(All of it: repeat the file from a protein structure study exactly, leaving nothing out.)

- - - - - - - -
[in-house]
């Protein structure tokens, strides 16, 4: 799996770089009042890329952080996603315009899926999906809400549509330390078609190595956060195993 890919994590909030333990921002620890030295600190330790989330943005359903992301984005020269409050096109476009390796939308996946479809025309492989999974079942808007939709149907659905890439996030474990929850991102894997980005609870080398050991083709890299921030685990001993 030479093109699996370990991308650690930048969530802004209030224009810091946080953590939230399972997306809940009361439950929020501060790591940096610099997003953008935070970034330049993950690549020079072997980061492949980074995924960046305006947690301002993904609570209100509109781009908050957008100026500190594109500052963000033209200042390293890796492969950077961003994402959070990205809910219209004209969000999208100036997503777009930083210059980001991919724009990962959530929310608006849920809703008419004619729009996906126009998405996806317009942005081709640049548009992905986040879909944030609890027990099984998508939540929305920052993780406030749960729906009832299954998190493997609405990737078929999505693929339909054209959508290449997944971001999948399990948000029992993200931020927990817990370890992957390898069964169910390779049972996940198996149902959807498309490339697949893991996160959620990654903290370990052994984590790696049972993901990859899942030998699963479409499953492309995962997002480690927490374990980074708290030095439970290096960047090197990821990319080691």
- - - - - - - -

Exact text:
[in-house]
């Protein structure tokens, strides 16, 4: 799996770089009042890329952080996603315009899926999906809400549509330390078609190595956060195993 890919994590909030333990921002620890030295600190330790989330943005359903992301984005020269409050096109476009390796939308996946479809025309492989999974079942808007939709149907659905890439996030474990929850991102894997980005609870080398050991083709890299921030685990001993 030479093109699996370990991308650690930048969530802004209030224009810091946080953590939230399972997306809940009361439950929020501060790591940096610099997003953008935070970034330049993950690549020079072997980061492949980074995924960046305006947690301002993904609570209100509109781009908050957008100026500190594109500052963000033209200042390293890796492969950077961003994402959070990205809910219209004209969000999208100036997503777009930083210059980001991919724009990962959530929310608006849920809703008419004619729009996906126009998405996806317009942005081709640049548009992905986040879909944030609890027990099984998508939540929305920052993780406030749960729906009832299954998190493997609405990737078929999505693929339909054209959508290449997944971001999948399990948000029992993200931020927990817990370890992957390898069964169910390779049972996940198996149902959807498309490339697949893991996160959620990654903290370990052994984590790696049972993901990859899942030998699963479409499953492309995962997002480690927490374990980074708290030095439970290096960047090197990821990319080691």